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Posts Tagged ‘carbon emissions’

More bike lanes and bike-parking facilities smooth the way for cyclists

Published on 9 Nov 2016 Written by Heather Benjamin Posted in LEED

As cities and individuals seek to reduce carbon emissions, bicycle lanes and parking are growing to accommodate the influx of cyclists.

One of the ways that cities worldwide try to reduce their carbon emissions is through encouraging people to ride bicycles. We may not yet reach the level of the notoriously bike-friendly Copenhagen, which has 390 kilometers of designated bike lanes, but U.S. cities are also making a big push to add lanes for cyclists. This in turn creates a need for bicycle parking facilities, as more and more commuters are taking their bicycles to central work locations.

More cyclists, more lanes

In 2012, Capital Bike Share launched in Washington, D.C., and its surrounding counties, to provide a bike-sharing system for residents and tourists alike. Four years later, there are 235 bike stations in the District alone, with a total of over 3,700 bicycles available. Cyclists with longer commutes can also load their bikes onto Metro trains and buses. The increase in cyclists on the street is changing commuting in the region.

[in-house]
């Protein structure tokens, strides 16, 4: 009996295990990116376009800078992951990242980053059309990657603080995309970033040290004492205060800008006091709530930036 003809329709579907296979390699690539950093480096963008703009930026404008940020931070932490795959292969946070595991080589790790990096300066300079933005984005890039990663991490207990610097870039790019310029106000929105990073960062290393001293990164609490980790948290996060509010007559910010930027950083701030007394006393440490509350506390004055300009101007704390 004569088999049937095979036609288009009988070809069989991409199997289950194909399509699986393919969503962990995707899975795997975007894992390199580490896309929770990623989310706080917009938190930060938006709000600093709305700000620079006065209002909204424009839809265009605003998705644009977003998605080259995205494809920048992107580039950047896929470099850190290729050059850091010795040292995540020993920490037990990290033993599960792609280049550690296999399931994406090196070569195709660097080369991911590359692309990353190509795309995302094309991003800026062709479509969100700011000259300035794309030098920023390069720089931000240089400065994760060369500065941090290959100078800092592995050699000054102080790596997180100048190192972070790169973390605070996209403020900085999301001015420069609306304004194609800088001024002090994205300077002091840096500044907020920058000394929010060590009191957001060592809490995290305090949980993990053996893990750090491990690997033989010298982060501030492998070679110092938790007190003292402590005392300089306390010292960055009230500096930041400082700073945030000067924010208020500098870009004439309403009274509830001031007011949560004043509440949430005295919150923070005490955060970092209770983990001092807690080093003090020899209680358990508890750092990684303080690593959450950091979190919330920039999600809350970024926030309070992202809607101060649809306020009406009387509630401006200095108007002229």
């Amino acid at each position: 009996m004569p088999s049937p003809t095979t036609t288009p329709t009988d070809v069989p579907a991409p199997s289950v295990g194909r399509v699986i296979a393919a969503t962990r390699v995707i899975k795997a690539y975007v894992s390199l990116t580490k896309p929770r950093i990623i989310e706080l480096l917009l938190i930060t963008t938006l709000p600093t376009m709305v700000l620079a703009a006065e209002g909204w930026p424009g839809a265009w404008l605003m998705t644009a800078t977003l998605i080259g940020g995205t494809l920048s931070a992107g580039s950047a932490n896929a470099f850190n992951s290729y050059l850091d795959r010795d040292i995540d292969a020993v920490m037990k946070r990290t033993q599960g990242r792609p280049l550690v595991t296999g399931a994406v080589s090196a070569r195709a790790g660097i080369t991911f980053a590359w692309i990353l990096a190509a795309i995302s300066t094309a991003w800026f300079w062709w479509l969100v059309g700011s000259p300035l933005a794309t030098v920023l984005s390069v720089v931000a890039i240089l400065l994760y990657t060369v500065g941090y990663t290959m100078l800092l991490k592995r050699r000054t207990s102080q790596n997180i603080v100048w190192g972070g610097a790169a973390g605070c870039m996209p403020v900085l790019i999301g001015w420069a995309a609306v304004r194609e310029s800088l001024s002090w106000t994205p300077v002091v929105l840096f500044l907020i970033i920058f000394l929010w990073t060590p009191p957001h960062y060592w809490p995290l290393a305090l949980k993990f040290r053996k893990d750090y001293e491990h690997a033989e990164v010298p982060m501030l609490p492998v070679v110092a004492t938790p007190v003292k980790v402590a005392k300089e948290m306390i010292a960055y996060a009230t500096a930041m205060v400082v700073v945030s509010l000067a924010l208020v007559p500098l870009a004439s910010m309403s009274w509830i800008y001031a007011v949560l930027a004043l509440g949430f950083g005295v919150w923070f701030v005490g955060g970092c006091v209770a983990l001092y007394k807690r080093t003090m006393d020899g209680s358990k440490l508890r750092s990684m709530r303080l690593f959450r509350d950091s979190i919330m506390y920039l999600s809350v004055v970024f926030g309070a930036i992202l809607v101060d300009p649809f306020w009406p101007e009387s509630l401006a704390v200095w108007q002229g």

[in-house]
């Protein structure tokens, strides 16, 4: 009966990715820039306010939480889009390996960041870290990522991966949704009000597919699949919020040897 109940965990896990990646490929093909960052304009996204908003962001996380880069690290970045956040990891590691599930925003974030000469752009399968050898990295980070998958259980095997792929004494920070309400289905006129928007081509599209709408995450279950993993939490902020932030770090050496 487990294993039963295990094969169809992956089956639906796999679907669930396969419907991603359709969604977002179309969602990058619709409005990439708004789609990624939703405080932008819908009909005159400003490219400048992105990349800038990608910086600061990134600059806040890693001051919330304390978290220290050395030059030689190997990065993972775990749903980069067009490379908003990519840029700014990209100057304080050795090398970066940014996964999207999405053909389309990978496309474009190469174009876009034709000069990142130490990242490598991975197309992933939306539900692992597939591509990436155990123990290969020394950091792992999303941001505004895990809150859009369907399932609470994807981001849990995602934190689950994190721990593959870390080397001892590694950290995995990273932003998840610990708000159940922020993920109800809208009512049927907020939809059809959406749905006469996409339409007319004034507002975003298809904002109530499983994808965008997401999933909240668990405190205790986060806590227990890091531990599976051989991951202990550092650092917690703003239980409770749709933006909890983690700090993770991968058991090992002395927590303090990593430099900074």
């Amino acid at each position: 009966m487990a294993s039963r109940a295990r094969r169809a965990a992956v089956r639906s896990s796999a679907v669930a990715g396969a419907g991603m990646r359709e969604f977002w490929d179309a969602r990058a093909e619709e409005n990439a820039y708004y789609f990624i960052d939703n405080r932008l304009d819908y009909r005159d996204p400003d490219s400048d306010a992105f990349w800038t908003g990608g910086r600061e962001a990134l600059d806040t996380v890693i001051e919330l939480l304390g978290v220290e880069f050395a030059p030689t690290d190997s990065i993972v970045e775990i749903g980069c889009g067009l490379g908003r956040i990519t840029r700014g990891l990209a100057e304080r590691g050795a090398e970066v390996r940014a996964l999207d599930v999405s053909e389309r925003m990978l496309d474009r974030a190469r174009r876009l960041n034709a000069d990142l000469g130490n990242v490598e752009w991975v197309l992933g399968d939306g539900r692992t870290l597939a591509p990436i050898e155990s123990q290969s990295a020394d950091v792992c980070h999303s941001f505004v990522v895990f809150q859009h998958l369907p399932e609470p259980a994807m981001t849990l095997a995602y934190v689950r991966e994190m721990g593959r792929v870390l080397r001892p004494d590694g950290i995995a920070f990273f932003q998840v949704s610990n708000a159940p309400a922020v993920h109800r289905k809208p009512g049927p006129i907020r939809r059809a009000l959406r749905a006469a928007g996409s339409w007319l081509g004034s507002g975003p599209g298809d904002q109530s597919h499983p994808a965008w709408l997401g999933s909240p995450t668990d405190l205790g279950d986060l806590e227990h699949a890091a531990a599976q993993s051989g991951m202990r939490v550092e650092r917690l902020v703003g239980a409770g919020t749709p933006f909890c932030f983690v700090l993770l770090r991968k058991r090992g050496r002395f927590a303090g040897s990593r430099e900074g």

The rise of protected bike lanes in cities has also had a major effect. People for Bikes reported in 2013 that the number of cyclists in dedicated bike lanes along Pennsylvania Avenue in downtown D.C. had grown seven times faster than the citywide average.

Among other U.S. cities, San Francisco is making protected lanes a priority, as they plan to double their current total of 13 with 26 miles of protected lanes by the end of 2017. Going beyond road striping, Chicago has begun installing curb-protected bike lanes to make commuting even safer for riders.

Bike parking gets modern

The image of the lonely bike rack in front of an occasional municipal building or school is giving way to a more modern conception of bike storage being available along every city street and in every parking garage.

2009 transportation study suggested that a combination of bike racks and showers at an office building resulted in a much greater willingness of staff to cycle to work than having bike racks alone. As employers realize that bike facilities make sense, from the point of view of both sustainability and employee wellness, they increasingly want to provide the option to their workforce.

 

Heather Benjamin Posted in LEED

LEED Certification

The U.S. Green Building Council (USGBC) is a non profit organization that certifies sustainable businesses, homes, hospitals, schools, and neighborhoods. USGBC is dedicated to expanding green building practices and education, and its LEED® (Leadership in Energy and Environmental Design) Green Building Rating System™.

Chemline, Inc. is a member of The U.S. Green Building Council (USGBC) and has the potential to provide LEED points.